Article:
Friday, January 25, 2013

Advice for a trader

I've read blog posts and articles with similar titles to this one, but today, after receiving multiple questions from traders about my methods, i thought i'd take a shot at giving it my own 2 cents.

This is partially my way of responding "en-mass" to people who have emailed me..and partly a "note to self" for future reference.

When I am trading, setting levels, buying the market because i think it will go up, selling the market when i think it will go down, exiting to take profits, getting stopped out because i was wrong, either in my target level, or because the market went right thru my entry and just kept on going, I am not simple expressing "what i think will happen and taking a shot."   The market doesn't care what i think (unless i was trading the fixed income portfolio at PIMCO or SAFE...which i'm currently not).  But more importantly, I am taking positions that i think have the lowest likelihood of losing money, while attempting to also take as many of those positions as possible, with clear knowledge of how to determine if i'm wrong as soon as possible.  My primary goal is not to make as much money as possible (well, it is, sortof).  Rather, my intent is to not lose any money.  If I can take positions and not lose, then the profits will just come.  This is of course contradictory.  The best method to "not lose any money" is simply not to trade.  So, unless i have a good reason to put a position on...thats exactly what i do...i don't take a position.  Some days i'll put on over 15 trades...some days not a single one.

The point is that "taking a stab" does not fall into the "lowest likelihood of losing money."  Today, i talked about 2 explicit trades over twitter.  The first was buying a dip below the bottom of the bell curve in what appeared to be a random market move on economic news out of Europe around 4am EST.  The 2nd trade was hopping onboard an observed momentum move with a market technical reason combined with the volume momentum between 12 noon and 3pm.  Both of these trades had both technical and qualitative reasons to argue for why they had low probabilities of losing money, and both were clear patterns that i was attempting to join.  Both of these trades also had quantifiable signals to indicate if i was wrong.  I could have held onto both trades and waited for them to be profitable and been "patient"  (sometimes also referred to as stubborn).  Had i done that, I would have gotten killed.  I took a small loss (-5 ticks) on the first trade after my reason for the trade was violated (being patient here would have cost me an additional 11 ticks asof the close), and the 2nd trade played out exactly as i expected (+8 ticks) (actually, a little better than i expected...but my nervousness brought me to exit the trade early in an attempt to be "cute" and missed out on an additional 6 ticks).  I'm not trying to be a hero, and I will almost never be the one to call the top or bottom of a large volume move.  My best and most profitable trades take place after identifying a pattern and joining the pattern at an entry price as close as possible to my stop-loss price.  Occasionally (rarely) I get the chance to be onboard a move before it gets qualified as a large volume move, and I try for these every chance i get.  However, i never expect to call the top or bottom of a large volume move.  I expect to miss the tip top, and the low tick bottom.  Anything else seems folly to me..because neither PIMCO, SAFE, or the other multi-billion $ levered funds give me the heads up...and i don't think you should expect them to either.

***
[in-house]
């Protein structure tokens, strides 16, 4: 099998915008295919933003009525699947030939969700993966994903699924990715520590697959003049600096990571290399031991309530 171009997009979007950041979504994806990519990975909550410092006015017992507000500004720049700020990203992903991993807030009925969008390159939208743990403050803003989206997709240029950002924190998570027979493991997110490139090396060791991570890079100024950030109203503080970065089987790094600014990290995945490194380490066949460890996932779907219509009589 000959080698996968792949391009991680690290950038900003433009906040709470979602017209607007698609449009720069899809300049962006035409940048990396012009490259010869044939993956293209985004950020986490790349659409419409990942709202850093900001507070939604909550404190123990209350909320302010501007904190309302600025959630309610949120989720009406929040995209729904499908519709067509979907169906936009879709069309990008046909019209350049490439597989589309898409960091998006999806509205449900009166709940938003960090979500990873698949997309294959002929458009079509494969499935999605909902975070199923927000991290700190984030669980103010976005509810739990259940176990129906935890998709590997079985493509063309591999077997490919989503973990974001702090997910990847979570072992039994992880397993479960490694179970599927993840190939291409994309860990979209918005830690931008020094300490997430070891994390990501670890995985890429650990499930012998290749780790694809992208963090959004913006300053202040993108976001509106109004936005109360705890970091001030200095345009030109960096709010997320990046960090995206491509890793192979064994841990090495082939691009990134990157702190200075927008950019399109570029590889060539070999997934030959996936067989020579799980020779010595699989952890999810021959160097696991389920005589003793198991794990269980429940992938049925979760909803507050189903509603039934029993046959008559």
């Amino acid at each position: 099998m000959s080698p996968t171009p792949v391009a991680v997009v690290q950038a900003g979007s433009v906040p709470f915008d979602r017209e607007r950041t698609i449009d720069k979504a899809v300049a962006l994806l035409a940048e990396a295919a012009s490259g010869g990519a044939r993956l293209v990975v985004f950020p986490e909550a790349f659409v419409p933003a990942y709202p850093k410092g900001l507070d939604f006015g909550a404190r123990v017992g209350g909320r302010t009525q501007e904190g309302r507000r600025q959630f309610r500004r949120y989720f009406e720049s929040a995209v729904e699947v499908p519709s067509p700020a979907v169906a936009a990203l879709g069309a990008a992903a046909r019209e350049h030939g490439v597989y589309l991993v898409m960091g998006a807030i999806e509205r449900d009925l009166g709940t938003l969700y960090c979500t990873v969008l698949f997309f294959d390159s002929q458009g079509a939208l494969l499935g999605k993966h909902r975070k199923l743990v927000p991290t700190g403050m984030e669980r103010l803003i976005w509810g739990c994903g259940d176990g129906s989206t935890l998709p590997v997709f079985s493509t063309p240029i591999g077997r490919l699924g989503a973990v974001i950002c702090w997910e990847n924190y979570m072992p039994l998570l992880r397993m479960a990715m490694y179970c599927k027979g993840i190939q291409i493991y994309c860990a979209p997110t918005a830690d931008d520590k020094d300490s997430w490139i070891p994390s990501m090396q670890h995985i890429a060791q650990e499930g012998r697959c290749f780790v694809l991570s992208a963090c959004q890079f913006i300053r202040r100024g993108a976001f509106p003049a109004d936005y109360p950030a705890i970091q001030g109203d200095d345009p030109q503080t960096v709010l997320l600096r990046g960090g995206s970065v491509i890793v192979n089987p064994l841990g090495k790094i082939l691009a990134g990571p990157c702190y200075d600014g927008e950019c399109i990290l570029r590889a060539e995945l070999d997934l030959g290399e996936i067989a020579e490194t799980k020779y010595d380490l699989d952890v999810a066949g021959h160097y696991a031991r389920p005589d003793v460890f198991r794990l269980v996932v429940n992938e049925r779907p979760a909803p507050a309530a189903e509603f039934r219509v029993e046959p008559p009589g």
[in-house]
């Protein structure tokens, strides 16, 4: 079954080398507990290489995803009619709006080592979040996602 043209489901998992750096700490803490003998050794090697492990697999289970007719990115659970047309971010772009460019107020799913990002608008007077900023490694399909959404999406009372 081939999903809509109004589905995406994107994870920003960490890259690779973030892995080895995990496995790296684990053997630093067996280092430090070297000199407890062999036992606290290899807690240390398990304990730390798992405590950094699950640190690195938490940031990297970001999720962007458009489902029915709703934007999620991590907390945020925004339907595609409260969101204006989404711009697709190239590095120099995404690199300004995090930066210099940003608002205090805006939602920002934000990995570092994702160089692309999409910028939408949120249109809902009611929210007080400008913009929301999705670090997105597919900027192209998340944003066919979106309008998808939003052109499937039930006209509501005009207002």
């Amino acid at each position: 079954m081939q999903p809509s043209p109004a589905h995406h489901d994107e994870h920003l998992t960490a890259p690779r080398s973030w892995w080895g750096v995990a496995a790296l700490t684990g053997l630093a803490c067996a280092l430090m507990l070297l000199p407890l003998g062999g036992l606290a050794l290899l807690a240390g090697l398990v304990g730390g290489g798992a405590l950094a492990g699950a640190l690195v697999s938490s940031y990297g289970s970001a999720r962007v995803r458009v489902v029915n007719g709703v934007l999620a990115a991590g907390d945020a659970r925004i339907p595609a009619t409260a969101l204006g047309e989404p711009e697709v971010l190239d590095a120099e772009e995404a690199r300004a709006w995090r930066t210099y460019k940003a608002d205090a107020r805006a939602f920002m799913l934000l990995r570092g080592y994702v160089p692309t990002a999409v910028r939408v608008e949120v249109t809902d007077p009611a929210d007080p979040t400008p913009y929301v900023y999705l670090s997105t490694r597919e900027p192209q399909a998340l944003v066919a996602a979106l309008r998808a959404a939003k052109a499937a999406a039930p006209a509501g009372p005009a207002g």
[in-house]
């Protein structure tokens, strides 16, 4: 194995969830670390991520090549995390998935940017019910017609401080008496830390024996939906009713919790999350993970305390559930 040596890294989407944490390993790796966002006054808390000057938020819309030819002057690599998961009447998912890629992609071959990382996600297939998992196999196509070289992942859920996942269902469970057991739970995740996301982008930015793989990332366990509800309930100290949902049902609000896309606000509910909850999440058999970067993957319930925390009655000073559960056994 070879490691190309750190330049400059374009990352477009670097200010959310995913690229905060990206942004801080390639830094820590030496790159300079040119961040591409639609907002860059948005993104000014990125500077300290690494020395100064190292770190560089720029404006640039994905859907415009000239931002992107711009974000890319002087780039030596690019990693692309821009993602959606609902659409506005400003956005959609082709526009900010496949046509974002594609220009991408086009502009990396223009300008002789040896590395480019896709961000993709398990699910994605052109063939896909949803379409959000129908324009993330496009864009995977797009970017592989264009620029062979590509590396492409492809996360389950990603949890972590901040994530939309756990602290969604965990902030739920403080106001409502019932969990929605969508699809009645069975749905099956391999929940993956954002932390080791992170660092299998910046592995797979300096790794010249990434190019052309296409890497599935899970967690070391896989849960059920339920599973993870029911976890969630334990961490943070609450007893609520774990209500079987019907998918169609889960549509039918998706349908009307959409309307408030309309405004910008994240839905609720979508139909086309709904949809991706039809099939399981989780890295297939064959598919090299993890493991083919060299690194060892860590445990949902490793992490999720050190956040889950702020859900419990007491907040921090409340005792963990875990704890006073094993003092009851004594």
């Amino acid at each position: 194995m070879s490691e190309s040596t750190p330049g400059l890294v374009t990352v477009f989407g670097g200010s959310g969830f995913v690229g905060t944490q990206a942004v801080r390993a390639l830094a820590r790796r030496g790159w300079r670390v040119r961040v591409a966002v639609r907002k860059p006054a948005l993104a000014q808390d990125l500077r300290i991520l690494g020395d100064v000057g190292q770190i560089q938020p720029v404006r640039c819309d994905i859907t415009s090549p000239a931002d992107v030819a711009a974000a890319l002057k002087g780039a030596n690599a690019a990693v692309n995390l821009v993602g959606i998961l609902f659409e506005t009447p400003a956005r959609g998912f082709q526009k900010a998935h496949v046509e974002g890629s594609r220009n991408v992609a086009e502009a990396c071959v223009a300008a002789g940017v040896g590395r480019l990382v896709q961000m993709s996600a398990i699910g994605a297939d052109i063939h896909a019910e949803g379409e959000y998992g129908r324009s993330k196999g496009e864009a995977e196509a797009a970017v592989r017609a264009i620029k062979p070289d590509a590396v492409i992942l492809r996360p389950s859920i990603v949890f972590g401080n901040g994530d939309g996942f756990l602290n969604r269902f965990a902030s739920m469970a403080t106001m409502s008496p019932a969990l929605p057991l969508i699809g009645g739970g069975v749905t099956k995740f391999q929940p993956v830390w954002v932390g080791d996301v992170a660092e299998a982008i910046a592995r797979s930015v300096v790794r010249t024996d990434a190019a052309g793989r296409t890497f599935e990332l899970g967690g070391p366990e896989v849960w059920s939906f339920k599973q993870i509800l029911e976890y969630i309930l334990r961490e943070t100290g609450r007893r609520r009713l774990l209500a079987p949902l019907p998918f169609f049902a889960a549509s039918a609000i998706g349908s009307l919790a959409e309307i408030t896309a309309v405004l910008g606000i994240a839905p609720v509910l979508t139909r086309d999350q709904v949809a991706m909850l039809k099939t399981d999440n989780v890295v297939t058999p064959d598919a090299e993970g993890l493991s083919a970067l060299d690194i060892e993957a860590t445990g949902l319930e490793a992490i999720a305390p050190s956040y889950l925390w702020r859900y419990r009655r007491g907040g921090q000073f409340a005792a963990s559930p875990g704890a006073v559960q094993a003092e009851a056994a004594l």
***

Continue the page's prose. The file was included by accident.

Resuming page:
So, what am i left with?  2 words:  Pattern Recognition.  The human brain is extremely adept at recognizing patterns.  The trick to using this skill (and almost all traders have it) is to spend the time, put in the work and watch the market (like, every tick) until the pattern becomes clear as day for you.  Only then, can you take a position to take advantage of the pattern.  The true value of this approach is, if you are positioning for a specific pattern and you put in the work, you will clearly see if the market behavior deviates from the expected pattern.  If it does, then you exit the position as the pattern has been broken, thereby invalidating your trade thesis.  You then go back to work, watching the market, looking for the next pattern to "appear" to you.  This might happen 30 seconds after you get stopped out of your previous trade, and it might not happen for the rest of the day.  The point is that trading liquid markets takes a combination of discipline, focus, hard work, and excruciating attention to detail.  Even if after putting in all this work, some people aren't cut out to be traders, usually because they are unwilling to follow the rules.  If you are constantly getting stopped out after doing all the correct "work" then the most likely explanation is that you are trading patterns that don't really exist.

This is my trading "style."  There are other styles, and they all require different skill-sets.  My style revolves around the precept that I have identified a set of patterns (not just simple price volume patterns, but patterns that involve a multitude of factors).  Every trader has the responsibility to find their own patterns (whatever that means to you) and trade them accordingly.  If you aren't willing to do this, then you should not be surprised if the market takes all your money.  Some traders will get lucky and make a lot of money...and its true...being lucky is better than being good...but for those "unlucky" ones out there, this is the only way.

So, in conclusion...size your risk units accordingly for your system of patterns, keep your emotions in check,  and be patient yet fierce.  As Sun Tsu said, "the time to strike is when opportunity presents itself"

govttrader out...